2. Be polite.
During the networking event, remember your manners and don’t ask for an internship or job outright. Before asking anyone for a favour, it’s important to build rapport, so you can start by thinking about how you could help others with one of their projects or add value to their organisation. The idea of networking is to develop real and personal connections. Listen carefully to what other people are saying, ask them lots of questions, and then respond. Minimise talking all about yourself or trying to sell yourself. People often like talking about themselves, so asking others lots of questions about what they do is a great way to get to know them and to help them feel at ease too.
3. Be conscious of time.
The next tip is to ensure that you do not take up all of the other person’s time. Be respectful and let them speak to others as well. If you are speaking to a more established professional, chances are there will be others who also want to speak with this person. End the conversation by saying “Thanks for your time, I’ll let you speak with some of the other people here”. It is best to avoid “I’ll just go to the bathroom/ get another drink”.
4. Be brave and take risks!
It is impossible to network without putting yourself out there and having a conversation with someone new. Even if you’re feeling shy, the preparation that you have done beforehand will guide you through. Remember that it is not all about connecting with senior professionals in your industry. It is just as important to connect with fellow young professionals. YAIA Adelaide Branch Director, Isabella Stocco Bradley has found that many opportunities have arisen for her through connecting with other young professionals. She puts forward a valuable question: “Where will you and your peers be in 10-15 years and how can you support each other to ensure you both have successful and rewarding careers along the way?” By approaching another young professional, you will meet a current and future leader, and make a new friend - chances are they are feeling nervous just like you and will appreciate you reaching out.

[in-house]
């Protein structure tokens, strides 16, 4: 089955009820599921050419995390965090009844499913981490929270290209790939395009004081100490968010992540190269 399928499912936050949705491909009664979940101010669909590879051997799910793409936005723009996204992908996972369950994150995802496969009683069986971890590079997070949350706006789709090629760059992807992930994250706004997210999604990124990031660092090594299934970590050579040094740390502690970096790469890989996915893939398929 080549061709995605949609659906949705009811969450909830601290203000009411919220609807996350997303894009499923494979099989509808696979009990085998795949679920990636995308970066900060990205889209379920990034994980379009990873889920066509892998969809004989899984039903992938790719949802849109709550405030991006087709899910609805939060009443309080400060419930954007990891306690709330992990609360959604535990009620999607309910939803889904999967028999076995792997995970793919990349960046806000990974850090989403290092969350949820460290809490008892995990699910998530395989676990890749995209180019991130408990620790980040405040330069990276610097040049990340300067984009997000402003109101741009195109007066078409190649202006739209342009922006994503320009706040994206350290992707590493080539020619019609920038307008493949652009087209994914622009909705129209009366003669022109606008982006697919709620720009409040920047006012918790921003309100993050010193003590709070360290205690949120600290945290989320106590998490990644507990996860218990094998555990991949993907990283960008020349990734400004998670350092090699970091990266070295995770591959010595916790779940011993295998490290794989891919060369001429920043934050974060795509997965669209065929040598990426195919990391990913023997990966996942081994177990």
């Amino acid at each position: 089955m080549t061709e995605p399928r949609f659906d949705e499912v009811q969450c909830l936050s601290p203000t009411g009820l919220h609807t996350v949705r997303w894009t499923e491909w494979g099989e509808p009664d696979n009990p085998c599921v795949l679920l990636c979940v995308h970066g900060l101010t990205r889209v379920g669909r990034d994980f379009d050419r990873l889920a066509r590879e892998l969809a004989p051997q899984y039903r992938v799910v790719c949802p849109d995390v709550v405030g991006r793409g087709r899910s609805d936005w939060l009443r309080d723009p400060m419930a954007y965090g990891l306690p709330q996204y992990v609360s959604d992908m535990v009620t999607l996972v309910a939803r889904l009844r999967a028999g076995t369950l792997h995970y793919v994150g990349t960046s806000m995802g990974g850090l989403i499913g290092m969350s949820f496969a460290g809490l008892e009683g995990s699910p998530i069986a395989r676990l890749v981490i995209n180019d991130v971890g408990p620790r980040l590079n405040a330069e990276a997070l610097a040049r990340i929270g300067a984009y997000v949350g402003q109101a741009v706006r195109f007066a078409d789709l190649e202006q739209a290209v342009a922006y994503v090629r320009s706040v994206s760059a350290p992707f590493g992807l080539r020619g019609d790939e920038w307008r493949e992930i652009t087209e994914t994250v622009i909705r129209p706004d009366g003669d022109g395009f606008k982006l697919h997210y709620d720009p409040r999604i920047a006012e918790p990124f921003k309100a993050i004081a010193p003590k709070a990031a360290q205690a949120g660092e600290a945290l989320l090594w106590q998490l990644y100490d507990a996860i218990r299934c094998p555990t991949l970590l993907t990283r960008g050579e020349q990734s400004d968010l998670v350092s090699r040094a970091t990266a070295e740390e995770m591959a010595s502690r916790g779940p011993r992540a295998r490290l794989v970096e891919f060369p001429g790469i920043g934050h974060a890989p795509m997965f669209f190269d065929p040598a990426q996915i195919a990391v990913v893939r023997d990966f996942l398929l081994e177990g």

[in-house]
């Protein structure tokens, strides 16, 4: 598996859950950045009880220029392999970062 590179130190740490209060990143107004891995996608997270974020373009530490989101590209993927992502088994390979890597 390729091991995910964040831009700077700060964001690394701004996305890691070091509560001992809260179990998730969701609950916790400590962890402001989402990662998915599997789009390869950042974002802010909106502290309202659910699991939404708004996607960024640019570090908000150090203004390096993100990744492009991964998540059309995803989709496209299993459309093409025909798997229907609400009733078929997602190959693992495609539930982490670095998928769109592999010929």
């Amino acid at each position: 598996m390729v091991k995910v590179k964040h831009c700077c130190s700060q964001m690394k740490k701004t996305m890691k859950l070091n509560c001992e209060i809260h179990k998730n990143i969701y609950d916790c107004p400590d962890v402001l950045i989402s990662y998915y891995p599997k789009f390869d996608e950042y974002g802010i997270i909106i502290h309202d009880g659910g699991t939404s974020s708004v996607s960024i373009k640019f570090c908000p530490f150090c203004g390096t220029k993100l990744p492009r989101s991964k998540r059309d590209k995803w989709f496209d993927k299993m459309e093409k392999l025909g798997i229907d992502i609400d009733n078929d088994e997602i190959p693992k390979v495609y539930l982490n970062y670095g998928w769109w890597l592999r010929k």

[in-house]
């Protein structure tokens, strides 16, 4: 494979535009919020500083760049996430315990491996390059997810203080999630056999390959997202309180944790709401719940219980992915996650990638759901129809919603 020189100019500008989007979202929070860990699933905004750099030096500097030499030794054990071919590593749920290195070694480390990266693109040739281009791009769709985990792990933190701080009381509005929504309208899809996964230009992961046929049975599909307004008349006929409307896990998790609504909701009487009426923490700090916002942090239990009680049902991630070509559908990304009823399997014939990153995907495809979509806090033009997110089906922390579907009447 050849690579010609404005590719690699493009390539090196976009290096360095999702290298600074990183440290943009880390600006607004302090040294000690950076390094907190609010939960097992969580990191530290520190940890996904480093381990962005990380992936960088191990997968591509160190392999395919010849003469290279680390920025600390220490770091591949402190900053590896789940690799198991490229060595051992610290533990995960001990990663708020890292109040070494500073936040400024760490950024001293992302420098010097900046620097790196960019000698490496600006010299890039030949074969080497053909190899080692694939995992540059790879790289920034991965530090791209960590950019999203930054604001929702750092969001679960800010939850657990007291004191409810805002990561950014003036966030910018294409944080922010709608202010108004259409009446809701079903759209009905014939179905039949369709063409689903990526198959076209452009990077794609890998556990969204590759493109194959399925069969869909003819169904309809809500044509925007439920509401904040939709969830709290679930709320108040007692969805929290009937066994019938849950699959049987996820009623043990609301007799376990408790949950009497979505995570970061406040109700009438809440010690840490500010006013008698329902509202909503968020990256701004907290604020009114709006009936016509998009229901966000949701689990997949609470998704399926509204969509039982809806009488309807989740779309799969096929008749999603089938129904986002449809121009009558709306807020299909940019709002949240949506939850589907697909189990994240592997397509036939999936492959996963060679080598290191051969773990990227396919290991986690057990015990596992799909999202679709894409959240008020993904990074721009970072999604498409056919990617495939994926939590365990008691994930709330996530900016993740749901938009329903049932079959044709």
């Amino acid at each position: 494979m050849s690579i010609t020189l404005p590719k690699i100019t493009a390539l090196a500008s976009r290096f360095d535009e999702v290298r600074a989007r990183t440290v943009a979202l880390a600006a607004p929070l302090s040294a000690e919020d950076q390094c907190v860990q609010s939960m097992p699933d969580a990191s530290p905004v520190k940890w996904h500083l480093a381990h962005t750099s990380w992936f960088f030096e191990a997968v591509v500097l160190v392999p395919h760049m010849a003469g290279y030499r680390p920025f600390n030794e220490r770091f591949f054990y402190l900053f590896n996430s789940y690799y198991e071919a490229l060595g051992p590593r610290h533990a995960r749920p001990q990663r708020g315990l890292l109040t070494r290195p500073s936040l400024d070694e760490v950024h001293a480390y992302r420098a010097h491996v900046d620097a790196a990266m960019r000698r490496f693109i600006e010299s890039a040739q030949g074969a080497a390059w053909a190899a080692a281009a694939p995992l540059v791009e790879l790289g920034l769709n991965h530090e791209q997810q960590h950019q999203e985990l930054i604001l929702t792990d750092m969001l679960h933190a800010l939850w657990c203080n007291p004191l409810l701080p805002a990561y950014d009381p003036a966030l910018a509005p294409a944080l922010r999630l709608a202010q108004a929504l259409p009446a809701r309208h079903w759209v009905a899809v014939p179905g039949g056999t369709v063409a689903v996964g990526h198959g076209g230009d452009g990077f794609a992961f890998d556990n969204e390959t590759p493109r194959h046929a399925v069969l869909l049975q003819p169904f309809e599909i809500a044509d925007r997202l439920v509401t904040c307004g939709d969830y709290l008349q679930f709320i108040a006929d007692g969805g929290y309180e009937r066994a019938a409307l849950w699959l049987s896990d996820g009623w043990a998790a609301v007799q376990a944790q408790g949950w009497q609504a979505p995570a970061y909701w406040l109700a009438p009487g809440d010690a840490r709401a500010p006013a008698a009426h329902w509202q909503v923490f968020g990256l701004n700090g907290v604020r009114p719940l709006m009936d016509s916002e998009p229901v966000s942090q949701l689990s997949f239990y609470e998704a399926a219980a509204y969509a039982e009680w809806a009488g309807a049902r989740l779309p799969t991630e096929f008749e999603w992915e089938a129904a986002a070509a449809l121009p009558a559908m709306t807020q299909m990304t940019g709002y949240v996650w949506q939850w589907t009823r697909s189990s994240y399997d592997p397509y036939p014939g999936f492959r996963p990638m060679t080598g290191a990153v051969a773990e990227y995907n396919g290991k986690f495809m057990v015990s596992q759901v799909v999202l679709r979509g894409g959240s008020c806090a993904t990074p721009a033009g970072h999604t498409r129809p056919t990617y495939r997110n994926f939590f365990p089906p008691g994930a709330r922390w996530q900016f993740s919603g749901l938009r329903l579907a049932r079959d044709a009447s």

YAIA's Adelaide team meeting with Heads of Mission (L-R Ambassador Robert Fergusson, David Hopkins, Isabella Stocco Bradley, Ambassador Sophie Davies, Lauren Twine, Jack Lewis).
Following the networking event, connect on LinkedIn soon after. When you send your connection invitation, be sure to include a message to the connection about where you met and what you appreciate about what they did or said. Expressing your gratitude for their time at the event is also a good idea. Isabella also notes the importance of following up with your connections and developing those genuine relationships: “I think it’s important not just to judge your networking on the number of connections you have but how connected you are. Definitely reach out to more senior people but make sure to follow up and grab that coffee, and sooner rather than later”.
Interested in learning more about networking effectively as a student or young professional?
You can check out articles on The Guardian, Forbes, business.com, and TopResume amongst countless others for further information, or feel free to reach out to our YAIA Careers team if you have any questions.